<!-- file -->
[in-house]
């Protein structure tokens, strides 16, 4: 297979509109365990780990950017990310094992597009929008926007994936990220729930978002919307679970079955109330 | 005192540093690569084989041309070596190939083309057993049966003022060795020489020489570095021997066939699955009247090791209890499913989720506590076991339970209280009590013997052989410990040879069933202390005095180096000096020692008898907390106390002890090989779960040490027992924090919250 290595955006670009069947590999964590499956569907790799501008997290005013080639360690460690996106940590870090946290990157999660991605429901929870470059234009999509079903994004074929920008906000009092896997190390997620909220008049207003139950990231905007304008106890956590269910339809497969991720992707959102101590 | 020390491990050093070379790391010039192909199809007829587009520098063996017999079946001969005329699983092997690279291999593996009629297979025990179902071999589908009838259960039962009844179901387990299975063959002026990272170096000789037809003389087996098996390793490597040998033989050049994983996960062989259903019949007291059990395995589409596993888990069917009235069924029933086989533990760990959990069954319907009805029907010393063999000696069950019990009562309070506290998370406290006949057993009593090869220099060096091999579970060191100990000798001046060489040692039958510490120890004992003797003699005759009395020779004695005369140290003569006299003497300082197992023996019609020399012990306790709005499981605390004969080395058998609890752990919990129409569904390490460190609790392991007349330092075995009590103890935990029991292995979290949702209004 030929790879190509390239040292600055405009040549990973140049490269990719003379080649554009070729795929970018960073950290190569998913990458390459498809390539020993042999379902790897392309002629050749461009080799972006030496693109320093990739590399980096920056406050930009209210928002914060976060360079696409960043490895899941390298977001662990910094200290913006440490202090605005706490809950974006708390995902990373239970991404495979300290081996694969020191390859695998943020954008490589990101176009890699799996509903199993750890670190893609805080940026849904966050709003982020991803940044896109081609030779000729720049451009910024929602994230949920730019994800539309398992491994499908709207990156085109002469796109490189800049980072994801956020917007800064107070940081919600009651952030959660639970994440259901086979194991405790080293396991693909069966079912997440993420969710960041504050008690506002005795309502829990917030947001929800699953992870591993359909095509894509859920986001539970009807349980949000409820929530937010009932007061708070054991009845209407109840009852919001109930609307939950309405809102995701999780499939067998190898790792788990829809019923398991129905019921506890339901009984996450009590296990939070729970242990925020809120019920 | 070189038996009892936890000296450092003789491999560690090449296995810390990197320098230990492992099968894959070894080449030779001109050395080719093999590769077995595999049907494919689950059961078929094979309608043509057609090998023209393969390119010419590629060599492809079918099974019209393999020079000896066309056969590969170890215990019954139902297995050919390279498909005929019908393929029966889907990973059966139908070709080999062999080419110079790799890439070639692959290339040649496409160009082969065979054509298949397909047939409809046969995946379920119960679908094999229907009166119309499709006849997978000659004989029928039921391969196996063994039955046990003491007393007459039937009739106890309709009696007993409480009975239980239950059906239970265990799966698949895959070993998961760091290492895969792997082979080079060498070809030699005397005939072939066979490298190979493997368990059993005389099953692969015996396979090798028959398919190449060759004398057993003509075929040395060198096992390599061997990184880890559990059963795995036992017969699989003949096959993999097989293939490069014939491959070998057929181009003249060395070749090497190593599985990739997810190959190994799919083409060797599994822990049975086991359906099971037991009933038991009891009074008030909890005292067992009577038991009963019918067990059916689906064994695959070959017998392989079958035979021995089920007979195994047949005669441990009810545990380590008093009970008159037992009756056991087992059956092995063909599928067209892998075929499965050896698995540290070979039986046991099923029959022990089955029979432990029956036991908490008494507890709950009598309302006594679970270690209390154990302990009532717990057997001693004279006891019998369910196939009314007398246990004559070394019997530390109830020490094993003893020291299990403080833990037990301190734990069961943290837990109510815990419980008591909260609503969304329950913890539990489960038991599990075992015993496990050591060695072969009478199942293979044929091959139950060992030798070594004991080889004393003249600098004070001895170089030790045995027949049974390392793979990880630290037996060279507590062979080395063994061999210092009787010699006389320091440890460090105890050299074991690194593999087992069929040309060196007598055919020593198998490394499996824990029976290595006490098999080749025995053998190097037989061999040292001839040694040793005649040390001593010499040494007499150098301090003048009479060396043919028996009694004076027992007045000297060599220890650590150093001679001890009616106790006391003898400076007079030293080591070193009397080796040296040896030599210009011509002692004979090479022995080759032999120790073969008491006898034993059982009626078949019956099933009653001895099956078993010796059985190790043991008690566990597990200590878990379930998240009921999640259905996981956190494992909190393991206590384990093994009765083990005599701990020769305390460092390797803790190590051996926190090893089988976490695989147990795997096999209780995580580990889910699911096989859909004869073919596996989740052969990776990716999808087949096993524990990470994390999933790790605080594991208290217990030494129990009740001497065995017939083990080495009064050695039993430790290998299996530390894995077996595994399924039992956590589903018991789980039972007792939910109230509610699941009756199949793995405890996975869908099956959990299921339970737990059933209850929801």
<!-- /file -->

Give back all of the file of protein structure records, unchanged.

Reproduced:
[in-house]
């Protein structure tokens, strides 16, 4: 297979509109365990780990950017990310094992597009929008926007994936990220729930978002919307679970079955109330 | 005192540093690569084989041309070596190939083309057993049966003022060795020489020489570095021997066939699955009247090791209890499913989720506590076991339970209280009590013997052989410990040879069933202390005095180096000096020692008898907390106390002890090989779960040490027992924090919250 290595955006670009069947590999964590499956569907790799501008997290005013080639360690460690996106940590870090946290990157999660991605429901929870470059234009999509079903994004074929920008906000009092896997190390997620909220008049207003139950990231905007304008106890956590269910339809497969991720992707959102101590 | 020390491990050093070379790391010039192909199809007829587009520098063996017999079946001969005329699983092997690279291999593996009629297979025990179902071999589908009838259960039962009844179901387990299975063959002026990272170096000789037809003389087996098996390793490597040998033989050049994983996960062989259903019949007291059990395995589409596993888990069917009235069924029933086989533990760990959990069954319907009805029907010393063999000696069950019990009562309070506290998370406290006949057993009593090869220099060096091999579970060191100990000798001046060489040692039958510490120890004992003797003699005759009395020779004695005369140290003569006299003497300082197992023996019609020399012990306790709005499981605390004969080395058998609890752990919990129409569904390490460190609790392991007349330092075995009590103890935990029991292995979290949702209004 030929790879190509390239040292600055405009040549990973140049490269990719003379080649554009070729795929970018960073950290190569998913990458390459498809390539020993042999379902790897392309002629050749461009080799972006030496693109320093990739590399980096920056406050930009209210928002914060976060360079696409960043490895899941390298977001662990910094200290913006440490202090605005706490809950974006708390995902990373239970991404495979300290081996694969020191390859695998943020954008490589990101176009890699799996509903199993750890670190893609805080940026849904966050709003982020991803940044896109081609030779000729720049451009910024929602994230949920730019994800539309398992491994499908709207990156085109002469796109490189800049980072994801956020917007800064107070940081919600009651952030959660639970994440259901086979194991405790080293396991693909069966079912997440993420969710960041504050008690506002005795309502829990917030947001929800699953992870591993359909095509894509859920986001539970009807349980949000409820929530937010009932007061708070054991009845209407109840009852919001109930609307939950309405809102995701999780499939067998190898790792788990829809019923398991129905019921506890339901009984996450009590296990939070729970242990925020809120019920 | 070189038996009892936890000296450092003789491999560690090449296995810390990197320098230990492992099968894959070894080449030779001109050395080719093999590769077995595999049907494919689950059961078929094979309608043509057609090998023209393969390119010419590629060599492809079918099974019209393999020079000896066309056969590969170890215990019954139902297995050919390279498909005929019908393929029966889907990973059966139908070709080999062999080419110079790799890439070639692959290339040649496409160009082969065979054509298949397909047939409809046969995946379920119960679908094999229907009166119309499709006849997978000659004989029928039921391969196996063994039955046990003491007393007459039937009739106890309709009696007993409480009975239980239950059906239970265990799966698949895959070993998961760091290492895969792997082979080079060498070809030699005397005939072939066979490298190979493997368990059993005389099953692969015996396979090798028959398919190449060759004398057993003509075929040395060198096992390599061997990184880890559990059963795995036992017969699989003949096959993999097989293939490069014939491959070998057929181009003249060395070749090497190593599985990739997810190959190994799919083409060797599994822990049975086991359906099971037991009933038991009891009074008030909890005292067992009577038991009963019918067990059916689906064994695959070959017998392989079958035979021995089920007979195994047949005669441990009810545990380590008093009970008159037992009756056991087992059956092995063909599928067209892998075929499965050896698995540290070979039986046991099923029959022990089955029979432990029956036991908490008494507890709950009598309302006594679970270690209390154990302990009532717990057997001693004279006891019998369910196939009314007398246990004559070394019997530390109830020490094993003893020291299990403080833990037990301190734990069961943290837990109510815990419980008591909260609503969304329950913890539990489960038991599990075992015993496990050591060695072969009478199942293979044929091959139950060992030798070594004991080889004393003249600098004070001895170089030790045995027949049974390392793979990880630290037996060279507590062979080395063994061999210092009787010699006389320091440890460090105890050299074991690194593999087992069929040309060196007598055919020593198998490394499996824990029976290595006490098999080749025995053998190097037989061999040292001839040694040793005649040390001593010499040494007499150098301090003048009479060396043919028996009694004076027992007045000297060599220890650590150093001679001890009616106790006391003898400076007079030293080591070193009397080796040296040896030599210009011509002692004979090479022995080759032999120790073969008491006898034993059982009626078949019956099933009653001895099956078993010796059985190790043991008690566990597990200590878990379930998240009921999640259905996981956190494992909190393991206590384990093994009765083990005599701990020769305390460092390797803790190590051996926190090893089988976490695989147990795997096999209780995580580990889910699911096989859909004869073919596996989740052969990776990716999808087949096993524990990470994390999933790790605080594991208290217990030494129990009740001497065995017939083990080495009064050695039993430790290998299996530390894995077996595994399924039992956590589903018991789980039972007792939910109230509610699941009756199949793995405890996975869908099956959990299921339970737990059933209850929801």